Thursday, March 29, 2012

Oh, man. Now I'm bummed.

Earl Scruggs dead at 88

This is the first guy to get me interested in the five-string - and also the first guy to discourage me in it. If I couldn't play like that - and I sure couldn't - I didn't want to play.


Kevin Wilmeth said...

Yeah, that is a serious downer.

I arrived at Scruggs backwards, via Bela Fleck and to a lesser extent Tony Trischka. For those guys to speak in such reverent tones--well, it was worth checking out. (Incidentally, that's the same way I found out about the stupefyingly talented mandolinist Jethro Burns, via Sam Bush and David Grisman.)

Only saw him a couple of times, at the Telluride Bluegrass Festival (woulda been late 90s), and it was always an "Earl and friends" kind of show: Earl plus folks that considered him a hero--which was dang near everyone. (The infectious sense of fraternity is one of the things I love so much about bluegrass.)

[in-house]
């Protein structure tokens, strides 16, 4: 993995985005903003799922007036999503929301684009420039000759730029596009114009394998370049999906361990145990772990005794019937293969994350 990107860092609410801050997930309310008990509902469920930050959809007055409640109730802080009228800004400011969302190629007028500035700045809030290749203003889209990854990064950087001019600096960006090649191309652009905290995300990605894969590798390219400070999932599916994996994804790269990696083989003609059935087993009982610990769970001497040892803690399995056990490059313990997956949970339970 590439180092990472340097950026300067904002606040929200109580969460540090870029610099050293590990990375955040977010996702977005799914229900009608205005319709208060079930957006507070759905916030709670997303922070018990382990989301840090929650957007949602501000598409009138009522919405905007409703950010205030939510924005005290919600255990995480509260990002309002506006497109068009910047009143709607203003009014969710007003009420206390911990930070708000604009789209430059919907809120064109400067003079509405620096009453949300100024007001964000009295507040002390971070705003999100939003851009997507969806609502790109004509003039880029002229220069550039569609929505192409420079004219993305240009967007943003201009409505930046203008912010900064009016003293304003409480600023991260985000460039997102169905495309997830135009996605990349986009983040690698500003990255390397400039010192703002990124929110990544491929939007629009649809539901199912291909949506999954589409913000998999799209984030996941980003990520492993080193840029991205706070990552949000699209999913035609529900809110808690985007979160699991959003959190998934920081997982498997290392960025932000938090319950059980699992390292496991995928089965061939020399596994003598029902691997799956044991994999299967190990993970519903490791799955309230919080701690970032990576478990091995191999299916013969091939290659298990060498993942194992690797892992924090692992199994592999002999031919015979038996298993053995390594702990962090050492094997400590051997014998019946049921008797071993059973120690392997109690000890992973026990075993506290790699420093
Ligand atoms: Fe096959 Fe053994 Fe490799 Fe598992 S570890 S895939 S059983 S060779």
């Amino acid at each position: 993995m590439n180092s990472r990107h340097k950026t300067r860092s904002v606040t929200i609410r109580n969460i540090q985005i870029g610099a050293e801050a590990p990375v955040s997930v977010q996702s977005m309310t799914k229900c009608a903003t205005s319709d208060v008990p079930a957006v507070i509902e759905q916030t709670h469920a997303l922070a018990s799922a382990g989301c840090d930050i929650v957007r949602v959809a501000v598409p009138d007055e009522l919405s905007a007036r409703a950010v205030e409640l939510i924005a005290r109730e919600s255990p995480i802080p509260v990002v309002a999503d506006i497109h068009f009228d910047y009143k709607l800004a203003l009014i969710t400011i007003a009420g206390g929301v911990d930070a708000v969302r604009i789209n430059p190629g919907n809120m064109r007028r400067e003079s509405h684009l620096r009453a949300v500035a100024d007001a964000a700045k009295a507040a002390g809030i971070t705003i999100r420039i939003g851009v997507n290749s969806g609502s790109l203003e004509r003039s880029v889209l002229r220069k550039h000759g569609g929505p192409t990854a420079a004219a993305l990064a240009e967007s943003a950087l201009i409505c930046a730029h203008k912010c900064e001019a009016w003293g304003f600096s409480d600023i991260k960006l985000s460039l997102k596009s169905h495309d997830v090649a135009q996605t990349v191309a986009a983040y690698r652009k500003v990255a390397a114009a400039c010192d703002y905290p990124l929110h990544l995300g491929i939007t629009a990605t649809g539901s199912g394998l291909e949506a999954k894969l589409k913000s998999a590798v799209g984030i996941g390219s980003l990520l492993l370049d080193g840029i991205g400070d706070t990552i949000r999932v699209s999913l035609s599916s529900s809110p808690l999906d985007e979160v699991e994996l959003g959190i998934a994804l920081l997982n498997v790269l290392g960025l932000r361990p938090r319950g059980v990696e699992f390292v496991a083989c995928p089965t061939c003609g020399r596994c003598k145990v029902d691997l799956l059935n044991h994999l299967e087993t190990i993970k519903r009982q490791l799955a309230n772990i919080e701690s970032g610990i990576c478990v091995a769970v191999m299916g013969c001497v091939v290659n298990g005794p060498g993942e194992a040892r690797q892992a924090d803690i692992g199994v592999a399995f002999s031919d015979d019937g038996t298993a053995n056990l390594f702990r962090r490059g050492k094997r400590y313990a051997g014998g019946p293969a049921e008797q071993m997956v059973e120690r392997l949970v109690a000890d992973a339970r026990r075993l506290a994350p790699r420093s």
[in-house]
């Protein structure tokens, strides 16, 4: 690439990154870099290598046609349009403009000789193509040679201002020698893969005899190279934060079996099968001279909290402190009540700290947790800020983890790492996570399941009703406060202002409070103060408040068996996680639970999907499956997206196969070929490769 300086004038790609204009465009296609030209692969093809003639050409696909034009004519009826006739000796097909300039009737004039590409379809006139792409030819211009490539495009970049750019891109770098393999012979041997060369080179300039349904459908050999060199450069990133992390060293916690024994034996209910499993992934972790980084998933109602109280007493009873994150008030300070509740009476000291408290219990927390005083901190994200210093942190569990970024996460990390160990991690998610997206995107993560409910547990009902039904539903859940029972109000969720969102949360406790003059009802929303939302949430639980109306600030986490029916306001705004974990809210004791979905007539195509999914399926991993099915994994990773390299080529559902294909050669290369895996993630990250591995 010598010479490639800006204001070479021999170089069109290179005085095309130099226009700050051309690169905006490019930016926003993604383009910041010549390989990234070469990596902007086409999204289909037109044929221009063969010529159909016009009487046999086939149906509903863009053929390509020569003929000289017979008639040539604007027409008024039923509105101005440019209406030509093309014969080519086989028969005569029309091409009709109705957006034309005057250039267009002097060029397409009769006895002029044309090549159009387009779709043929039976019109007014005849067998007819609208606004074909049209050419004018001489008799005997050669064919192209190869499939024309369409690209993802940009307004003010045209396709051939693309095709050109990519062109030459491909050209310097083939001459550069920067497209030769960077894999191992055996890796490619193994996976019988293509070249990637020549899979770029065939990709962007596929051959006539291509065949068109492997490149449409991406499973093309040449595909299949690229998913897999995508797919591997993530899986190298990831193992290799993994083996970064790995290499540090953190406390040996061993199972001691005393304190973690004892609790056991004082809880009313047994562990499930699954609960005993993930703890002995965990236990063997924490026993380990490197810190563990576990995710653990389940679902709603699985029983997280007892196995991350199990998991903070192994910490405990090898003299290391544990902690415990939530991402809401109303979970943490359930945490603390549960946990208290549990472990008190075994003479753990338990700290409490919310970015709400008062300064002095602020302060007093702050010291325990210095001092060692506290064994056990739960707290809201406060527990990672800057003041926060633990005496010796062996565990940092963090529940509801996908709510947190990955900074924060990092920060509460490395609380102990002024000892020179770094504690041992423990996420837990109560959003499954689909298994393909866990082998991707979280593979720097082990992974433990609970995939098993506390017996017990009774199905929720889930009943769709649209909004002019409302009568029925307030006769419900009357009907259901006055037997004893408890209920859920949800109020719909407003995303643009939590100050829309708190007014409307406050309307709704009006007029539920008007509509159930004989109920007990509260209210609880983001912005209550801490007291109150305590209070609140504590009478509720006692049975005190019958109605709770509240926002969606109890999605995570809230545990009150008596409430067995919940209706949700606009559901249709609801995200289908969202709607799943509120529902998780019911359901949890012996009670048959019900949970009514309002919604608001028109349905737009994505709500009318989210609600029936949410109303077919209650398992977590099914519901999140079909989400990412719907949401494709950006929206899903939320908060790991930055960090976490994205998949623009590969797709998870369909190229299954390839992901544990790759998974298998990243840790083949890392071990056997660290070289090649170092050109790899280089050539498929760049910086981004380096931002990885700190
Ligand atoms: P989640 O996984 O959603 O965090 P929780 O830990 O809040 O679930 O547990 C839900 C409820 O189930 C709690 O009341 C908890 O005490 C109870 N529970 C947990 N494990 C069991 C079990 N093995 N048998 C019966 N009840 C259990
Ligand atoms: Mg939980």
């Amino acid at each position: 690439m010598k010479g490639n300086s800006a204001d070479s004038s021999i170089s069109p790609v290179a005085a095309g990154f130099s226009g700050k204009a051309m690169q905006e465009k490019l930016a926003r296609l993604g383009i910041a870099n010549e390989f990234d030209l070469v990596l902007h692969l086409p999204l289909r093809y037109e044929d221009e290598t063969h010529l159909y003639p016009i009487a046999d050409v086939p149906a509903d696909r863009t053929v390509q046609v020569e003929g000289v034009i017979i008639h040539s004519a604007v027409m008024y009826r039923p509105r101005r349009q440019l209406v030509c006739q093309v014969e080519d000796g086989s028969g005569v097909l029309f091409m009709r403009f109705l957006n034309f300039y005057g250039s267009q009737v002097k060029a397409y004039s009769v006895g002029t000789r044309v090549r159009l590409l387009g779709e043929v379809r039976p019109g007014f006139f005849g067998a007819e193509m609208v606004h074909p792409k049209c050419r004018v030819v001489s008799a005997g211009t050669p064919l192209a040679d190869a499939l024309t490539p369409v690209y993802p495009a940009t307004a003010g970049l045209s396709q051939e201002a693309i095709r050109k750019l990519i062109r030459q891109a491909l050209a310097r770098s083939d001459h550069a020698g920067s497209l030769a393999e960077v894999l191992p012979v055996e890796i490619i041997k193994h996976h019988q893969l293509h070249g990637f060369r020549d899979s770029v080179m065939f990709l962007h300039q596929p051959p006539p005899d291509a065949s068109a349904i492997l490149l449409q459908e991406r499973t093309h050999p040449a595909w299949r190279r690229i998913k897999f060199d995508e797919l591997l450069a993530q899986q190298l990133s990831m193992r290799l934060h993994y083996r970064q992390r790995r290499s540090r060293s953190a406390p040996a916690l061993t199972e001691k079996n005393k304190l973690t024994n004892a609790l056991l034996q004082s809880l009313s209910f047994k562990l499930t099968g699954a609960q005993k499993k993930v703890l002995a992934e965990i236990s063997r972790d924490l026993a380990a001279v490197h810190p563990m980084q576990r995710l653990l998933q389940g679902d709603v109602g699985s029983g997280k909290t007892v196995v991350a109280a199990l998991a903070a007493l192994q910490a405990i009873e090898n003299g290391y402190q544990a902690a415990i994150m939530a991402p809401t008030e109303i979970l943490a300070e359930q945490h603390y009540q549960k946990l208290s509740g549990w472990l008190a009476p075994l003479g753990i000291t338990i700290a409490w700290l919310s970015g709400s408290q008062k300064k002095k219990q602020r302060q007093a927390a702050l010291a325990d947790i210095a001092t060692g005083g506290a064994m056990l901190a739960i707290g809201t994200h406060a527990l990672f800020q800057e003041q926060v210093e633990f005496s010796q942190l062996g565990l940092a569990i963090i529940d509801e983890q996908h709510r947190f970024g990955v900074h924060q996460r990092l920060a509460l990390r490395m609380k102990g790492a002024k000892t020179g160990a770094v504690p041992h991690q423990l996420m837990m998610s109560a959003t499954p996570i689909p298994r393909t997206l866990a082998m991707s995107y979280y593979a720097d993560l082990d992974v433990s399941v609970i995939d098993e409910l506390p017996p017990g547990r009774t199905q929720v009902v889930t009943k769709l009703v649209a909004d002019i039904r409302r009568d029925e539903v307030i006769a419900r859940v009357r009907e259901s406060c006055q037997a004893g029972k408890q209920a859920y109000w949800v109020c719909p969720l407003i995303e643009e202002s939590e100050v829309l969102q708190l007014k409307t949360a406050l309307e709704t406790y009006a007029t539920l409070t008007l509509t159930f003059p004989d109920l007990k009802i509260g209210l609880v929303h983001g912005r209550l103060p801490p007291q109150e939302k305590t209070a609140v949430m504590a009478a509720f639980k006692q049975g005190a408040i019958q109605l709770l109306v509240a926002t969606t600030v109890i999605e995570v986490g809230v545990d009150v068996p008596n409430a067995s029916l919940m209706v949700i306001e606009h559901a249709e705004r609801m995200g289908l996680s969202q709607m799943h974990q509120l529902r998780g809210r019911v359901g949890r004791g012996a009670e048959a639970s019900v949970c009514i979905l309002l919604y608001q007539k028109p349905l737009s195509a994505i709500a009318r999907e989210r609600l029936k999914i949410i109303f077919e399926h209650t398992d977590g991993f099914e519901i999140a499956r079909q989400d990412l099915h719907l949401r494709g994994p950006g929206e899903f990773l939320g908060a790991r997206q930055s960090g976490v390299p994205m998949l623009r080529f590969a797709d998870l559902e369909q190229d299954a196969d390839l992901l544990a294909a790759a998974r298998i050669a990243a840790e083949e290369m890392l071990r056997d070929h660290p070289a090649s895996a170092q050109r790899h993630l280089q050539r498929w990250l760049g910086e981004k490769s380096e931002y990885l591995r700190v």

I suppose this leaves Bill Keith as the elder statesman of record now. Dang, but there were (and are) some good ones.

You know who else this makes me miss? John Hartford. Soul*, chops, and attitude.

* When it came time to choose a piece to play at my wedding for the first dance, there was no contest. I'm still not sure I've heard anything more romantic than that. :-)

Anonymous said...

Kevin, you sure mentioned a few names of my favorites. I was about 12 (in the early 60's) and riding on my bicycle. Came to a small bus (sitting on the street on the A&M campus) with "Flatt & Scruggs" written on the side...the door was open. I stopped and a guy said, "Hey kid, come on in." Both of them were sitting there drinking coffee. They were nice as could be. I do like bluegrass. Always liked the guys in New Grass Revival. So many musicians that played with Bill Monroe became famous in their own right...well I'm just rambling.


Anonymous said...

Jerry Reed could play a banjo pretty well himself, one heckuva player.